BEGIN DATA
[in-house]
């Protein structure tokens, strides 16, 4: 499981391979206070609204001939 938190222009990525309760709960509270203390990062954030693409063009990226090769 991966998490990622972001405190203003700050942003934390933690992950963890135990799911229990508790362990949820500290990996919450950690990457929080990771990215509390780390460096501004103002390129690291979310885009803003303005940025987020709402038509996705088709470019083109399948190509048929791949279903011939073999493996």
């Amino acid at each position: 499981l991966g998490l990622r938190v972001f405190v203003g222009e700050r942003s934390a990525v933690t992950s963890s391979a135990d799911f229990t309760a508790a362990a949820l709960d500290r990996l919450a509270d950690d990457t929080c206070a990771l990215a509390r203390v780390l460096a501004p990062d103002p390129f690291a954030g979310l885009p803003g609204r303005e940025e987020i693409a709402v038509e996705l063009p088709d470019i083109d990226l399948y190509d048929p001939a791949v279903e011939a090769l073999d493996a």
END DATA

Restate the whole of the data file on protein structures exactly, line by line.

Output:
[in-house]
């Protein structure tokens, strides 16, 4: 499981391979206070609204001939 938190222009990525309760709960509270203390990062954030693409063009990226090769 991966998490990622972001405190203003700050942003934390933690992950963890135990799911229990508790362990949820500290990996919450950690990457929080990771990215509390780390460096501004103002390129690291979310885009803003303005940025987020709402038509996705088709470019083109399948190509048929791949279903011939073999493996």
């Amino acid at each position: 499981l991966g998490l990622r938190v972001f405190v203003g222009e700050r942003s934390a990525v933690t992950s963890s391979a135990d799911f229990t309760a508790a362990a949820l709960d500290r990996l919450a509270d950690d990457t929080c206070a990771l990215a509390r203390v780390l460096a501004p990062d103002p390129f690291a954030g979310l885009p803003g609204r303005e940025e987020i693409a709402v038509e996705l063009p088709d470019i083109d990226l399948y190509d048929p001939a791949v279903e011939a090769l073999d493996a």